U.S.-Mexico task force seeks renewed ban on assault weapons

By Spencer S. Hsu
Washington Post Staff Writer
Friday, November 13, 2009

A binational task force on U.S.-Mexico border issues will call Friday on the Obama administration and Congress to reinstate an expired ban on assault weapons and for Mexico to overhaul its frontier police and customs agencies to mirror the U.S. Department of Homeland Security.

The recommendations are among a broad set of security, trade, development and environmental proposals that come as President Obama and his Mexicans counterpart, Felipe Calderón, move to deepen engagement on issues including economic recovery, climate change, illegal immigration and narcotics trafficking.

Robert C. Bonner, the U.S. co-chairman of the private task force, which included several former senior government officials from both countries, said the changes could be included in a follow-up to the Merida initiative, a $1.4 billion three-year commitment of U.S. aid to support Mexico's crackdown on drug cartels that ends next year.

The proposals "will transform management of the border from a source of contention and frustration into a model of cooperation," states a report by the Los Angeles-based Pacific Council on International Policy and the Mexican Council on Foreign Relations titled, "Rethinking the U.S.-Mexico Border." The 30-member task force blamed lack of collaboration for violence, billions of dollars in lost economic opportunities and a public perception of a "broken" system.

The study comes as Mexico's struggle to combat narco-traffickers and public corruption from the multibillion-dollar North American drug trade has forged a tighter relationship between the neighbors. In reaction, policy analysts and think tanks, most recently the School of the Northern Border in Mexico and the Woodrow Wilson International Center for Scholars, have developed border development proposals.

Skeptics say U.S. attention to its troubled partner is outpaced by what it spends to combat drugs in places such as Colombia or Afghanistan, while the southbound flow of weapons into Mexico -- where private gun ownership is illegal -- has been a flashpoint as Mexico's death toll from drug-related violence has topped 15,000.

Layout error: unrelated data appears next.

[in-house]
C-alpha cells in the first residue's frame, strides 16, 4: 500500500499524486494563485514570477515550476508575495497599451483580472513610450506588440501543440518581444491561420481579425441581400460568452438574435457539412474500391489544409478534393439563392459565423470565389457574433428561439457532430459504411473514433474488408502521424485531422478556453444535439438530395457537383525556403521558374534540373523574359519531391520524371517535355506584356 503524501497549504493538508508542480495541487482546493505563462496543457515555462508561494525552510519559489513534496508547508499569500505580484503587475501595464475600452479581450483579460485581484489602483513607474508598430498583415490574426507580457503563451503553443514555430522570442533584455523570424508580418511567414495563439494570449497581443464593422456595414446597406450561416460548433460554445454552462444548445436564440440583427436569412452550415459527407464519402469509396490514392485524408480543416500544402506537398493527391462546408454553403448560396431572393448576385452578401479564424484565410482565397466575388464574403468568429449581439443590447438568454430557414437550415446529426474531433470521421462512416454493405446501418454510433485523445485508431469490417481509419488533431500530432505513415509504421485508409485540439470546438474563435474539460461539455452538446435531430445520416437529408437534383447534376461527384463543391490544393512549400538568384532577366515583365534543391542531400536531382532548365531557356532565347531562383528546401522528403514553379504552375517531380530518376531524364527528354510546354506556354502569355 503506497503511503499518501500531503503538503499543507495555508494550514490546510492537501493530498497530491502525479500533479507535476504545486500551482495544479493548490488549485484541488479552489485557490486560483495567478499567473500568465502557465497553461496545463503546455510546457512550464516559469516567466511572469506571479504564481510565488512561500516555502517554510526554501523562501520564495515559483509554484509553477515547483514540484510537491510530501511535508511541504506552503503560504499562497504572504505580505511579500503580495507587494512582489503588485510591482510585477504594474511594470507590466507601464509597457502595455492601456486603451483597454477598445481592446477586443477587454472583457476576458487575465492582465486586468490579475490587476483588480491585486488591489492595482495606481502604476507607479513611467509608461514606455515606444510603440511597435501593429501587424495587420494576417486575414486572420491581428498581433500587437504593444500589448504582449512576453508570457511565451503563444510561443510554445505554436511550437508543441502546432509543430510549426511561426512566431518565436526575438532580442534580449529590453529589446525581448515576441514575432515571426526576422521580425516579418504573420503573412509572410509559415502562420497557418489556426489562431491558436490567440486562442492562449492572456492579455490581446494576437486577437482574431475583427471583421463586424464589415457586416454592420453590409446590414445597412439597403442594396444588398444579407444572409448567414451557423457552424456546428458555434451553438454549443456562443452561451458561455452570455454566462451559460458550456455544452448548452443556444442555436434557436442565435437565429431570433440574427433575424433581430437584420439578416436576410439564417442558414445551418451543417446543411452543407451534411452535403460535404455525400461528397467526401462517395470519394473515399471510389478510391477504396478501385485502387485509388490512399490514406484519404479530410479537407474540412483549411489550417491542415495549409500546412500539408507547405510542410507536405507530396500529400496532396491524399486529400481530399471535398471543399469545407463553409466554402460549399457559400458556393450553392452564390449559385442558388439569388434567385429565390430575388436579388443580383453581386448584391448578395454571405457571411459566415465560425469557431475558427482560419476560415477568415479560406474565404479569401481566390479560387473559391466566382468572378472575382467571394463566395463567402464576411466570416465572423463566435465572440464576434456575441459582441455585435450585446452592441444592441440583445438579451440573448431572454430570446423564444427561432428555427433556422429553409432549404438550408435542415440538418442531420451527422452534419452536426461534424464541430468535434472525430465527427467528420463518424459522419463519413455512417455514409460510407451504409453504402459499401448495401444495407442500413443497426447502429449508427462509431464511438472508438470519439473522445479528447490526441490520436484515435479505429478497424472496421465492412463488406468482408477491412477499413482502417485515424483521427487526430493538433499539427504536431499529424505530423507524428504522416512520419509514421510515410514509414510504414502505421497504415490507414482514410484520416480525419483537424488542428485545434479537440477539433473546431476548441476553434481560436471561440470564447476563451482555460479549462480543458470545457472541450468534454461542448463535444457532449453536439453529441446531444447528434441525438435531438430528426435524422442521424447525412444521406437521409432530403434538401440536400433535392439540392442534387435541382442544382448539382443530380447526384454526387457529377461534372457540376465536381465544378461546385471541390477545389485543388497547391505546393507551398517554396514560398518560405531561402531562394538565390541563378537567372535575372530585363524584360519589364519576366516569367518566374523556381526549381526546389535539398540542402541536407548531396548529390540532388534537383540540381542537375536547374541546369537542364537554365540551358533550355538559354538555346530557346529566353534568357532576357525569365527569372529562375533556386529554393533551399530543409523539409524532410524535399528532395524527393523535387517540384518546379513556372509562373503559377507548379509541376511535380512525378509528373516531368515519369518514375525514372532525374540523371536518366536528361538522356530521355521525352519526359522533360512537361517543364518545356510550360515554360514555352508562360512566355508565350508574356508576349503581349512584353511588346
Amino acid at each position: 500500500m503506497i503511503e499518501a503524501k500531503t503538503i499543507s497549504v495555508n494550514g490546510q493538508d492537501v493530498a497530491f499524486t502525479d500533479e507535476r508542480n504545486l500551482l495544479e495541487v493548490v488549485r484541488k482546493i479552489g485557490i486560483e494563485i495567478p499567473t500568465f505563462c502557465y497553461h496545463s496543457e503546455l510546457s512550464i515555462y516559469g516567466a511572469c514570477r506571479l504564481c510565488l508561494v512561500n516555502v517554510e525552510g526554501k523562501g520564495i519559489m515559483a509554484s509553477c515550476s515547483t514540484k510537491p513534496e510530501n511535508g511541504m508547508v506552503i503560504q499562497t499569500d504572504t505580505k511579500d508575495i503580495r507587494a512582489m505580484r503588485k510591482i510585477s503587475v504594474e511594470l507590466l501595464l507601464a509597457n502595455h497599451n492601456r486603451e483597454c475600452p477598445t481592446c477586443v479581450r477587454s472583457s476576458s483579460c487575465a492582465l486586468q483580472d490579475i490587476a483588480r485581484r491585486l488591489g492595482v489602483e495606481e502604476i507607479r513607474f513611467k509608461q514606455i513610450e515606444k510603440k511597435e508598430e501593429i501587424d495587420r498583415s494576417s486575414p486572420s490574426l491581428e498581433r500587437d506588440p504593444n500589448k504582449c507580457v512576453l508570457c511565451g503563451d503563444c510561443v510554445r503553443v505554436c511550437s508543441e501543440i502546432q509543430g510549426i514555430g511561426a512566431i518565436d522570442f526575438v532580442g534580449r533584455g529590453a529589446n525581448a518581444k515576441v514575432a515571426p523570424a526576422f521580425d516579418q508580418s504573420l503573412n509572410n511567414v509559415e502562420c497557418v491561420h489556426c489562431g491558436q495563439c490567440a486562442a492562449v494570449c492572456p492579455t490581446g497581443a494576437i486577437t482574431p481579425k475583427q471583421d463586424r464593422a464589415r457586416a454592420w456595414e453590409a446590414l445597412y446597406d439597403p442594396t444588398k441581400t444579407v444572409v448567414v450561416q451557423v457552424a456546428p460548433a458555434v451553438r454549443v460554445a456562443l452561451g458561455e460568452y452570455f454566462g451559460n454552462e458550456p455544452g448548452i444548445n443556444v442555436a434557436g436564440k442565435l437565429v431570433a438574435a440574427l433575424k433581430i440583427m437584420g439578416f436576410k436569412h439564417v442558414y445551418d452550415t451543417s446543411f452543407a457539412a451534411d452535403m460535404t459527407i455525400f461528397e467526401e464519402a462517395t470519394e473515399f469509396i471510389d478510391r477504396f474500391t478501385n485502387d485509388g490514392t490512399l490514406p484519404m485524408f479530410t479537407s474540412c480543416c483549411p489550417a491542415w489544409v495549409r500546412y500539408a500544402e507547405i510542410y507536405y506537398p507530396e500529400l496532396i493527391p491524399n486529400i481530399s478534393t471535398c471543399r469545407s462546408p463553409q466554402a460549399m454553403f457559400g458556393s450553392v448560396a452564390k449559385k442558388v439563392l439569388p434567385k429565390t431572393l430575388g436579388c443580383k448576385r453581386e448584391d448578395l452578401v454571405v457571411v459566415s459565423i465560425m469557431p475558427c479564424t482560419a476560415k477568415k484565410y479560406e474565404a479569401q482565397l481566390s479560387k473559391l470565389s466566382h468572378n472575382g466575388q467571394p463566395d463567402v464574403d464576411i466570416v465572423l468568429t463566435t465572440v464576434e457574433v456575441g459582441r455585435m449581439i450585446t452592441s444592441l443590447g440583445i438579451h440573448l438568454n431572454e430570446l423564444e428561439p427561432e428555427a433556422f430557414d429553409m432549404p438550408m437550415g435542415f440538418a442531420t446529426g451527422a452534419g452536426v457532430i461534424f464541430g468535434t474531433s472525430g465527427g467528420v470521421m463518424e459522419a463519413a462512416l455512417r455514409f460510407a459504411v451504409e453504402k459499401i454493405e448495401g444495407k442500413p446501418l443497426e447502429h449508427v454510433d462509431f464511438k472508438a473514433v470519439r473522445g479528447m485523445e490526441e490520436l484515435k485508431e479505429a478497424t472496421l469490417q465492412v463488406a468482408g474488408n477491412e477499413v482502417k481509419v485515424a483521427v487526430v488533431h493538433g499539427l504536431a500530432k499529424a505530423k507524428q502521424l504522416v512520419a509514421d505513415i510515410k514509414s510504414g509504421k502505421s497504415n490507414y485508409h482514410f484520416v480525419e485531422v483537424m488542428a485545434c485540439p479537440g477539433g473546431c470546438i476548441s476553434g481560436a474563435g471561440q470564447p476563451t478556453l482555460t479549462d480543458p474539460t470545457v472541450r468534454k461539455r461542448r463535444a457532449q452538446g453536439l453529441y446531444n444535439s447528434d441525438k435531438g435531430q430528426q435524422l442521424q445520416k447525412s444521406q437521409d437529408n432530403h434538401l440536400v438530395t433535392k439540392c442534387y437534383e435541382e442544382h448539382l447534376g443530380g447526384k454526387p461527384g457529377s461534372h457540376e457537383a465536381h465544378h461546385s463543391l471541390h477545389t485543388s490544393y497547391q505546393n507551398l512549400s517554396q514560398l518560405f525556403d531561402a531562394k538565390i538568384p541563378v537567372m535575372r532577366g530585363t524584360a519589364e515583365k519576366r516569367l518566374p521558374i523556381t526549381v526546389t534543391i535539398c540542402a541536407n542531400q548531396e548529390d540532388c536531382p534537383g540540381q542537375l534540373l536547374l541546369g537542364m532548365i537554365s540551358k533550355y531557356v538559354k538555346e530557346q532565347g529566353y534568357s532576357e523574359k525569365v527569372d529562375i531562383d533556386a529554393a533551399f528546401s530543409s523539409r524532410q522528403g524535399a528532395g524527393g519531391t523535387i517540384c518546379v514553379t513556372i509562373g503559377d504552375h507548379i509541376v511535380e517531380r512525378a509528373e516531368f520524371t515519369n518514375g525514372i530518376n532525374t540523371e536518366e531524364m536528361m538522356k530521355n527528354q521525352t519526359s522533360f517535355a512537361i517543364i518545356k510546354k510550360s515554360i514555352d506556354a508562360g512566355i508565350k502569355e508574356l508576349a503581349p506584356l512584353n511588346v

In Mexico City in April, Obama pledged to push the Senate to ratify an inter-American arms-trafficking treaty but backed away from a campaign promise to reinstate a ban on assault weapons that Congress let expire in 2004. Obama said that it would be too difficult politically to enact new gun legislation soon and that enforcing existing measures would have a more immediate effect.

Mexican officials want a ban, saying that 90 percent of guns seized in drug crimes in Mexico and submitted for tracing to the Bureau of Alcohol, Tobacco, Firearms and Explosives originate in the United States, including most assault rifles.

Bonner, who led U.S. drug enforcement and customs agencies under Republican administrations from 1990 to 1993 and from 2002 to 2005, said the task force sought to identify bold steps for each side. Bonner took over the panel from Alan D. Bersin, whom Obama has nominated to lead U.S. Customs and Border Protection.

Task force co-chairman Andres Rozental, former deputy foreign minister of Mexico, said Mexico should realign and strengthen 16 agencies that share border responsibilities to combat corruption and improve coordination with the DHS, as Canada did after the Sept. 11, 2001, terrorist attacks. Mexico has taken some steps, including hiring 1,400 new customs agents.

Mexico is the third-largest U.S. trading partner and the No. 2 destination for U.S. exports, he noted. The panel recommended adding private border crossings that collect tolls and prioritizing jointly planned improvements based on economic benefit.

If the United States legalizes most of its illegal immigrants and allows for a flexible flow of legal workers, Mexico should stop illegal immigration from its side of the border, the panel said.

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